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Drowning

Drowning

Since 2012, more than 40 children under five have drowned in the home, the majority of them either in the bath, a garden pond or a swimming pool. It’s not just these key areas you need to be aware of, though. Children can drown in as little as 5cm of water, and even a paddling pool can be dangerous, especially if a young child is left unattended.

This page is packed full of tips and advice to help keep your little one safe when they’re around water, whether you’re at home, out and about, or on holiday.

 

Fire guard

Whether your fire is gas, coal or wood, if you have young children in the house it’s important you put some measures in place to make sure they don’t get hurt:

  • Supervision is important. Don’t leave your little ones alone around fires, either real or electric
  • Keep all fires and heaters well-guarded
  • Use a nursery guard with side clips that fit into fixed wall brackets
  • For fitted or portable heaters with a built-in guard, give extra protection by adding a surrounding guard.

Fancy dress

Whether for a specific occasion like Halloween or playing around the house, young children love to dress up. Unfortunately, fancy dress clothing has caused a number of serious accidents. Find out more about flammability standards here.

Homemade costumes may ignite easily and burn faster than normal clothes. But any costume has the potential to ignite. To help reduce the risk, keep Halloween and dress-up outfits away from fire, burning candles, cigarettes and all other naked flames.

If burning candles are part of your celebrations, always follow their safety guidelines, and remember:

  • Always supervise children and pets if using candles
  • Do not allow children to carry, play, reach over, light or be near burning candles
  • Never leave a burning candle unattended
  • Always extinguish a candle completely after use
  • Take care when using candles at Halloween. Do not carry pumpkins with candles inside, consider using battery-operated candles instead.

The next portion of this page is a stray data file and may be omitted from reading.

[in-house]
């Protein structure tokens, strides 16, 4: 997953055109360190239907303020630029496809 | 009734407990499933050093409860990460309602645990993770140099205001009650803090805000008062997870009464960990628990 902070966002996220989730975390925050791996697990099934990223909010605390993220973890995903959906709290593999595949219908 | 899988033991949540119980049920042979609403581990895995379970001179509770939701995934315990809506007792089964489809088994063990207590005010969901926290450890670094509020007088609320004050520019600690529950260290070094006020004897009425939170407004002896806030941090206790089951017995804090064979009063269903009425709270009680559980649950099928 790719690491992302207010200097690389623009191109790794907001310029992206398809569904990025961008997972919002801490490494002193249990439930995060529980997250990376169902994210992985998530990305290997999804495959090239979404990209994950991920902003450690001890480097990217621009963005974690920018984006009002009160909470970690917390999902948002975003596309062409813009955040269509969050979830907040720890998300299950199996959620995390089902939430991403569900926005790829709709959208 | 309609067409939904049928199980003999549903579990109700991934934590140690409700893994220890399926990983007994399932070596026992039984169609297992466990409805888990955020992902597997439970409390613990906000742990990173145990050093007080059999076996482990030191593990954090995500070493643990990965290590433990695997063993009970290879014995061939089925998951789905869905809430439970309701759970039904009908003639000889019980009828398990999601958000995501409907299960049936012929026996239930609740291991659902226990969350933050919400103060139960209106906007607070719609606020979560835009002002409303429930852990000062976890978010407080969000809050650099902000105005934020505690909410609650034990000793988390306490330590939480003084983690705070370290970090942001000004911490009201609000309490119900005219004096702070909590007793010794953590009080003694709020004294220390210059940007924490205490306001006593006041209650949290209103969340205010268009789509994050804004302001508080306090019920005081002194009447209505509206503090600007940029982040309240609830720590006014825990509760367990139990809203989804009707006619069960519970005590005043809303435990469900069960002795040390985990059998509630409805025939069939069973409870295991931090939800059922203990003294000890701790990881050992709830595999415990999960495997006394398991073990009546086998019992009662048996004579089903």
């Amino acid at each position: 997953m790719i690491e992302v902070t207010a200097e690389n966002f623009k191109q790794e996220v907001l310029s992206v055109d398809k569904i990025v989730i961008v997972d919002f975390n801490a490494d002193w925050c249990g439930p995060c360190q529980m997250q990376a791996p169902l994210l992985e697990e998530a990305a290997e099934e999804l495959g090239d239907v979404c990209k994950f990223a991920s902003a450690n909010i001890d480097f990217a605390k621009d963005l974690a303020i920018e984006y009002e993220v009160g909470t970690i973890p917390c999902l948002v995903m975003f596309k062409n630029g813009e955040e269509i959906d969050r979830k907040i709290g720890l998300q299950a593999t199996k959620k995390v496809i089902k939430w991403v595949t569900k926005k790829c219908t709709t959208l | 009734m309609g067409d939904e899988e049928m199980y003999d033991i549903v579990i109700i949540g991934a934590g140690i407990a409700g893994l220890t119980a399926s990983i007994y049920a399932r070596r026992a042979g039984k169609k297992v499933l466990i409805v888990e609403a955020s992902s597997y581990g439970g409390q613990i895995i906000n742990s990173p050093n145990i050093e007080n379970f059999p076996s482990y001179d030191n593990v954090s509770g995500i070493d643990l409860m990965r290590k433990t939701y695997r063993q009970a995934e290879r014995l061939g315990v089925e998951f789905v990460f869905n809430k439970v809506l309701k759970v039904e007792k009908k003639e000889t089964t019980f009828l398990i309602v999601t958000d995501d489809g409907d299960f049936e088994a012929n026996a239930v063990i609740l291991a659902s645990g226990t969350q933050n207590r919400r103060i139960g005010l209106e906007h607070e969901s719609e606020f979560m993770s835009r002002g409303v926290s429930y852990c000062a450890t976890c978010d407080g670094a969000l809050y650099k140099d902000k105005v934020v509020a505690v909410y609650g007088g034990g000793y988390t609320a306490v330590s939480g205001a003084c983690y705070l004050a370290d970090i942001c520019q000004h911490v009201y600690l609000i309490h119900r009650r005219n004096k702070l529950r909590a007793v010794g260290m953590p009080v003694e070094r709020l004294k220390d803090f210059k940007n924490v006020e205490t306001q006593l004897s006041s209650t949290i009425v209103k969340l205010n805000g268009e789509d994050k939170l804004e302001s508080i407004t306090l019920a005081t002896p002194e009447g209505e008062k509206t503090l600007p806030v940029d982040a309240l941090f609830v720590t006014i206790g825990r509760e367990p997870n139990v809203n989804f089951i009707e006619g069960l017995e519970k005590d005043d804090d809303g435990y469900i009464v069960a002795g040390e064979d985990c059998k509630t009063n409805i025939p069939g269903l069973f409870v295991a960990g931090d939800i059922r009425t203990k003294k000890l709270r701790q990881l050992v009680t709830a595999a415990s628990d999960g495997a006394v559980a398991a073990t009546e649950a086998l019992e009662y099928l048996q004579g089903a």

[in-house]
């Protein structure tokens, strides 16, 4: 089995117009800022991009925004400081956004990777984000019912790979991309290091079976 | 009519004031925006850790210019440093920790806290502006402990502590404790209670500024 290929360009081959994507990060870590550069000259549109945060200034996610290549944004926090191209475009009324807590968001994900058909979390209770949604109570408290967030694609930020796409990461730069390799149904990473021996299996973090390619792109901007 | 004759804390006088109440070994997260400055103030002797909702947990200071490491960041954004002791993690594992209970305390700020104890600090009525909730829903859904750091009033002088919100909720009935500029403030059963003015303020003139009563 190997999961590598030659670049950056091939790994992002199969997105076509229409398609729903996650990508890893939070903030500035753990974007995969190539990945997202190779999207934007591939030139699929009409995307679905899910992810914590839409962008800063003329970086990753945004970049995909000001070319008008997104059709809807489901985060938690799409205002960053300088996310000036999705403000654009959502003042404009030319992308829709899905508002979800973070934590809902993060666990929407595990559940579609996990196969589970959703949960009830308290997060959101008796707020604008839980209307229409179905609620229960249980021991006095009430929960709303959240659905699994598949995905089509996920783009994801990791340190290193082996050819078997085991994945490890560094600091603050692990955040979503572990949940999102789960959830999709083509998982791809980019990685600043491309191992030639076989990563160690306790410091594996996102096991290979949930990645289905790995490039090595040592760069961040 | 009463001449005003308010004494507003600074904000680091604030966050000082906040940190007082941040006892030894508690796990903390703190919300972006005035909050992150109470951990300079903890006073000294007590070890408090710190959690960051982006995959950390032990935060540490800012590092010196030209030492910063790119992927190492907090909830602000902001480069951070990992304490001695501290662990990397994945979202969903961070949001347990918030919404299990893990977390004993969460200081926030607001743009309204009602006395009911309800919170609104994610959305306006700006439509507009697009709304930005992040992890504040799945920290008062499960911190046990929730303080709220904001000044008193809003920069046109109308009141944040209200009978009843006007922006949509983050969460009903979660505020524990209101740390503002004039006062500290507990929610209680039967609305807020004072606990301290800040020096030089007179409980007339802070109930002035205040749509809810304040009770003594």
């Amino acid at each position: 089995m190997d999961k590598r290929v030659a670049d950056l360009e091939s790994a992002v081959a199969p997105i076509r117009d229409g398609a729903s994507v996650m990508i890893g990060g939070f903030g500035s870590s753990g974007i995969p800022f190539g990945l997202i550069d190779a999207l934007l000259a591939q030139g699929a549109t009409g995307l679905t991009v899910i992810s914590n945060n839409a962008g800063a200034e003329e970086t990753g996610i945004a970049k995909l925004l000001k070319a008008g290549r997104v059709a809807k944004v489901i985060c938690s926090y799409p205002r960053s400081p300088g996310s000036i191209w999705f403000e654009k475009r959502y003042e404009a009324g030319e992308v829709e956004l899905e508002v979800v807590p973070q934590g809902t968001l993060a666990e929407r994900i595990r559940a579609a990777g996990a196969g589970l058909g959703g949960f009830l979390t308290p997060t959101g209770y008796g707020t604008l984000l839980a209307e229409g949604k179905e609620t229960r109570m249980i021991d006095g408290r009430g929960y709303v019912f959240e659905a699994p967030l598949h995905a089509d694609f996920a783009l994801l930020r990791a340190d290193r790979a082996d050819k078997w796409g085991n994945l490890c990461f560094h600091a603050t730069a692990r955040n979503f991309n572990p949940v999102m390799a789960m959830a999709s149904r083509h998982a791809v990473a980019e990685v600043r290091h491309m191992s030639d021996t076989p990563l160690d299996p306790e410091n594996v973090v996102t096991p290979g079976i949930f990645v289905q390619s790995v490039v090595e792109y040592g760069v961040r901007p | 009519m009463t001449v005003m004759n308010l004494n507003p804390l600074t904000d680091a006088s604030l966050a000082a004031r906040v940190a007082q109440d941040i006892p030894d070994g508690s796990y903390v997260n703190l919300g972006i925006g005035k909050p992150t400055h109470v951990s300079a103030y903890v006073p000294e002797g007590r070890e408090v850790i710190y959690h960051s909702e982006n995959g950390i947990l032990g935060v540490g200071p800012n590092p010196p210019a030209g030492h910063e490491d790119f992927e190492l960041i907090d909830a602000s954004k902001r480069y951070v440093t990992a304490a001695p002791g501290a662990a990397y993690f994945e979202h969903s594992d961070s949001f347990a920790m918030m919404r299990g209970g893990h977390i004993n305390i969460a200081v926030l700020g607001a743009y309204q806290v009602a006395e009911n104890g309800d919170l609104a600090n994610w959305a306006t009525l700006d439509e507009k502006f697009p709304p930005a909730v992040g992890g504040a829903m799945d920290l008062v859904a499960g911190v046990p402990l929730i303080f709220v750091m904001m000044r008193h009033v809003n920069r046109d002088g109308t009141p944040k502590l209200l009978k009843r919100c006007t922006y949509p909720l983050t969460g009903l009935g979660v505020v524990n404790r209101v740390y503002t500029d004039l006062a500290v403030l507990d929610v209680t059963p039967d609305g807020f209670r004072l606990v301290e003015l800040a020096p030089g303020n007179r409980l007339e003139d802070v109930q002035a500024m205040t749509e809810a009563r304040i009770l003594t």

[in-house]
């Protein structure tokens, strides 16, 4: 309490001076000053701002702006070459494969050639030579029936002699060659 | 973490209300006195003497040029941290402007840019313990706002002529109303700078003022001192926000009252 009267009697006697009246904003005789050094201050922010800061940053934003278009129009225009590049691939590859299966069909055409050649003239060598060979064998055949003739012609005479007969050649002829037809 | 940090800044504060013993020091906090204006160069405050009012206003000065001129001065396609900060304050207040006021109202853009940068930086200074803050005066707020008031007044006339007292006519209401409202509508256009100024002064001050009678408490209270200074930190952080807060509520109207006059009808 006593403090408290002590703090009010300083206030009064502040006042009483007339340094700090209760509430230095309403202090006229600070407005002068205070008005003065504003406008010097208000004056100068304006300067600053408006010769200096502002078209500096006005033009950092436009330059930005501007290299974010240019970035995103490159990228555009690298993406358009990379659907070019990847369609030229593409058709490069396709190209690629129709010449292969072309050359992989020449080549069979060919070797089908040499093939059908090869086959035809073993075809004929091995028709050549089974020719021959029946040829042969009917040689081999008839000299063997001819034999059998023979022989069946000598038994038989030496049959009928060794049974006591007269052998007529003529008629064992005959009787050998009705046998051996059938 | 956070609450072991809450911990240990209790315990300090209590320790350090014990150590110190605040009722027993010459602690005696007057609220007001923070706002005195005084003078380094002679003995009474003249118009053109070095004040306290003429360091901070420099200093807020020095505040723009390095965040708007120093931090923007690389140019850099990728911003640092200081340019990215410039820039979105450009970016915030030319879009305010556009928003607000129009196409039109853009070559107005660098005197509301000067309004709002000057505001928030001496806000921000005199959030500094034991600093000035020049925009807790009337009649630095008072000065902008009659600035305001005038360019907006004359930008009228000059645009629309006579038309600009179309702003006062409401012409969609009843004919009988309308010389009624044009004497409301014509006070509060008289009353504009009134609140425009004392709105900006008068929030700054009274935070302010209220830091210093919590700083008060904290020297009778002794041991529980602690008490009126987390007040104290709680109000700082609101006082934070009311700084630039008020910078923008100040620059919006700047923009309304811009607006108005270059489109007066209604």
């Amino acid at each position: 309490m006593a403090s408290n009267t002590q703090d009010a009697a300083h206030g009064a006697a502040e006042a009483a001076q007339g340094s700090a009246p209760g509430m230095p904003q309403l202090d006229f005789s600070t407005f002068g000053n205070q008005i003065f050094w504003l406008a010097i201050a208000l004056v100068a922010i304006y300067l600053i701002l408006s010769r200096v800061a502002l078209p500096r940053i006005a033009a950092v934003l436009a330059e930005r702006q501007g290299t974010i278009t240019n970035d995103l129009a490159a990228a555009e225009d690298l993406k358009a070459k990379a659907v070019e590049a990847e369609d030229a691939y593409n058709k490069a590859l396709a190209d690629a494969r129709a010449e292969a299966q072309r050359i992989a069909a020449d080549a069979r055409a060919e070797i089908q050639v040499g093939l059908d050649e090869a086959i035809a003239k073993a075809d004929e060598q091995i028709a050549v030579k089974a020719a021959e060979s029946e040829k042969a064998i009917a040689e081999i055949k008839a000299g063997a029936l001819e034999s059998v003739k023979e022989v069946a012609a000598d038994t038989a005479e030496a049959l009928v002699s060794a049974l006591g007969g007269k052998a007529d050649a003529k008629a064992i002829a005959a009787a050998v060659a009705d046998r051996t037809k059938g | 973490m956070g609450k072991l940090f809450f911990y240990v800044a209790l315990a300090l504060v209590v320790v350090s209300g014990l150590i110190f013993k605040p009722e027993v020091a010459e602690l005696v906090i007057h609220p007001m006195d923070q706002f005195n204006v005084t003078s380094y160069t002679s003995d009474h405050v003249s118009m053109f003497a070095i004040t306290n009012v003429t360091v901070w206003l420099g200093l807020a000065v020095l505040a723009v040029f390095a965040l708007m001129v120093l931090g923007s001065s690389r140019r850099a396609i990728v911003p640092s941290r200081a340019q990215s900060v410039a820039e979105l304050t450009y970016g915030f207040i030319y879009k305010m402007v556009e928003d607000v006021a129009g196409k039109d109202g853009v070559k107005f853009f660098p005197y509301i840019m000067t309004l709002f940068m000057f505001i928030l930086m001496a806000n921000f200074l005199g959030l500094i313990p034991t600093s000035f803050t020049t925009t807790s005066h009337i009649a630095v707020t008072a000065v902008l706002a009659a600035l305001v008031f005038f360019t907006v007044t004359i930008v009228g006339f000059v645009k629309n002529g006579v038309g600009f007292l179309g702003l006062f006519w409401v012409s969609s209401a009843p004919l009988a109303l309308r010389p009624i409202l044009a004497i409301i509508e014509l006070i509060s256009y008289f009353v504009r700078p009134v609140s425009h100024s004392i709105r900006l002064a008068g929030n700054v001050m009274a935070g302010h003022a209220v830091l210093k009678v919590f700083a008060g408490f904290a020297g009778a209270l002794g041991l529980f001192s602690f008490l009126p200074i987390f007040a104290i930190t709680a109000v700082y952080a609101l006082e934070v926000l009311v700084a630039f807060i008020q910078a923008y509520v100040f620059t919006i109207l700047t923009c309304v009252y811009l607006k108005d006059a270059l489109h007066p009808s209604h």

Every home should have a smoke alarm – they save lives, buying you valuable seconds in the event of a fire. Here are some tips to bear in mind:

  • Fit a smoke alarm on every floor of your home
  • Try to choose one that’s either wired to the mains, or has a 10-year battery
  • Test your alarms weekly, and change the battery immediately if it starts chirping
  • If there is a fire, get out and call the fire brigade.

For a more detailed look at how to choose a fire alarm, Which? has an excellent guide.

One of the most important steps you can take to keep your family safe is to make a family fire escape plan, so that everyone knows what they’re doing. If the worst does happen though, and you wake up smelling smoke, you should take the following steps:

  • Keep calm, act quickly and get everyone out of the building as soon as possible
  • Don’t stop to investigate what has happened or try to rescue items
  • If there is smoke, keep low where the air is clearer
  • If you touch a door and it is warm, do not open it! Fire is on the other side
  • Call 999 as soon as you are out of the building.

As we discuss on our Burns page, fireworks can be great fun for the whole family, but too many people, including very young children, are badly hurt every year when things go wrong.

Generally speaking, the safest place to enjoy fireworks is at a large public display – far fewer people are injured here than at smaller family or private parties. However, if you do decide to hold your own garden display, there are steps you can take to make it safer:

  • Only adults should deal with setting up firework displays, the lighting of fireworks and the safe disposal of fireworks once they have been used
  • Children and young people should watch and enjoy fireworks at a safe distance
  • Direct any rocket fireworks well away from spectators
  • Never let children under five use a sparkler
  • Never hold a baby in your arms while you are holding a sparkler
  • When the sparkler has finished put it in a bucket of cold water.
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